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James Humphries
University of Glasgow
  1. Domination, the State and Anarchism.James Humphries - 2021 - In Klaus Mathis & Luca Langensand (eds.), Dignity, Diversity, Anarchy. Stuttgart, Germany: pp. 143-168.
    Anarchists standardly critique the state for being illegitimate, and for being dominating in some sense. Often these criticisms come as a bundle: the state is illegitimate because it is dominating. But there are various stories we might tell about the connection between the two; domination makes consent impossible, domination means that the state fails to meet its own justification for existing (or for claiming authority), and so on. I suggest that we should sidestep concerns about consent: in part because it (...)
     
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  2.  56
    Intimacy, Autonomy and (Non) Domination.James Humphries - 2018 - Journal of Applied Philosophy 35 (2):399-416.
    Accounts of autonomy which acknowledge the importance of non-domination – that is, of being structurally protected against arbitrary interference with one's life – face an apparent problem with regards to intimate relationships. By their very nature, such relations open us up to psychological and material suffering that would not be possible absent the particular relationship; even worse, from the non-domination point of view, is that this vulnerability seems to be structural in a way exactly analogous to workplace or social domination. (...)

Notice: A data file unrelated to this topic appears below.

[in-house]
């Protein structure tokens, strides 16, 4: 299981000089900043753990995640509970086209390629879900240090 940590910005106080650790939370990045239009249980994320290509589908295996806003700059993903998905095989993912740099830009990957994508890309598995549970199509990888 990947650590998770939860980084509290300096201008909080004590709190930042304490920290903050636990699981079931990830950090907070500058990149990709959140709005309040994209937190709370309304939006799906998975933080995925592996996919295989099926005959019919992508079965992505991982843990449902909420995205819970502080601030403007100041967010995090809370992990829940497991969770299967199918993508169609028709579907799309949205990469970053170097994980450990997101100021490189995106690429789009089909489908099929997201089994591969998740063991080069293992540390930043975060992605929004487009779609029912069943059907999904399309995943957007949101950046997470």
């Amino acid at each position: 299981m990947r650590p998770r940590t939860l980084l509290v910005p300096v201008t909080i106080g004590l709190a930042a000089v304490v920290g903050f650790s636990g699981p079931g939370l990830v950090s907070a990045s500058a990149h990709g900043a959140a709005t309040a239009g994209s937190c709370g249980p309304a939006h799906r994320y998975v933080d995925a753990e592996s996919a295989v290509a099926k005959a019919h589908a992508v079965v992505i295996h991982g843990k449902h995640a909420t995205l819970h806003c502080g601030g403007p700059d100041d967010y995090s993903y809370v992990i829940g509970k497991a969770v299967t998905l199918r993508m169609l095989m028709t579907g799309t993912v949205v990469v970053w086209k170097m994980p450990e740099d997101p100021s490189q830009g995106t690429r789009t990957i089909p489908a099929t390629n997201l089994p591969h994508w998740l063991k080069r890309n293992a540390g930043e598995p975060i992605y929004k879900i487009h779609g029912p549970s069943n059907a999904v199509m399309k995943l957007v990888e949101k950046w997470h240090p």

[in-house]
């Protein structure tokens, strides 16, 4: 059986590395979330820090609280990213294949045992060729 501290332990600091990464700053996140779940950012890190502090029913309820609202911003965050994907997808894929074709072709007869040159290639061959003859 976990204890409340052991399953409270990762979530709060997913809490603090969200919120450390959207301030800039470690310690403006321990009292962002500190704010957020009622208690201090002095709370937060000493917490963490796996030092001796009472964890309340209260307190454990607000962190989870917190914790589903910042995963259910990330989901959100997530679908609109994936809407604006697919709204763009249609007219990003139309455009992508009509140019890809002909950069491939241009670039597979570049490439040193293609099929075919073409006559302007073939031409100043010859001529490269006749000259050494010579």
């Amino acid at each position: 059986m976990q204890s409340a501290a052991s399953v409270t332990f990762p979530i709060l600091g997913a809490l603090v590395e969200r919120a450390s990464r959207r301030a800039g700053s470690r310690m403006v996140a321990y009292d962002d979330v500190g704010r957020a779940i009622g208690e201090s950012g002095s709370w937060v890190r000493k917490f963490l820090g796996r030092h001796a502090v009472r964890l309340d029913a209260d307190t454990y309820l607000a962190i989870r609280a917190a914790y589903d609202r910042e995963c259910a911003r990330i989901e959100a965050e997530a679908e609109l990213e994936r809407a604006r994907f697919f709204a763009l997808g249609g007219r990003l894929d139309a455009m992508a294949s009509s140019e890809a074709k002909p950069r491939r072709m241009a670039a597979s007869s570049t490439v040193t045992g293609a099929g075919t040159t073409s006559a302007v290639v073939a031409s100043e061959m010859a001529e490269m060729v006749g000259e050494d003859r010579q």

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    The Social-Relational View of Recognition Respect.James Humphries - 2021 - Bibliotecca Della Liberta 56 (231):5-30.
    In this paper, I focus on recognition respect as a component of Anderson’s democratic equality – specifically, how it places certain requirements on the way political institutions such as states treat both citizens and non-citizens. I argue for two claims: that recognition respect is a plausible political (as well as ethical) value, and that it should be understood in large part as a matter of an agent’s material relational standing rather than as their merely being regarded in a certain way (...)
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    The Habermas-Rawls Debate. [REVIEW]James Humphries - 2021 - Philosophical Quarterly 72 (1):249-251.
  5.  59
    Autonomy, Authority, and Anarchy.James Humphries - 2017 - Dissertation, University of Glasgow
    The problem of the ‘mountain man’, the caricature of self-sufficiency and individualism, is not a new one for autonomy theorists. It seems plausible that there is genuine value in self-direction according to one’s deeply-held principles. If autonomy involves something like this, then anyone concerned with autonomy as a social rather than individualistic phenomenon must explain what the mountain man gets wrong when he denies that his autonomy admits of being placed under obligations to others. In particular, the mountain man challenges (...)
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  6. Patrick R. Frierson, Kant's Questions: What is the Human Being? [REVIEW]James Humphries - 2014 - Journal for Eighteenth-Century Studies 37 (4):546-547.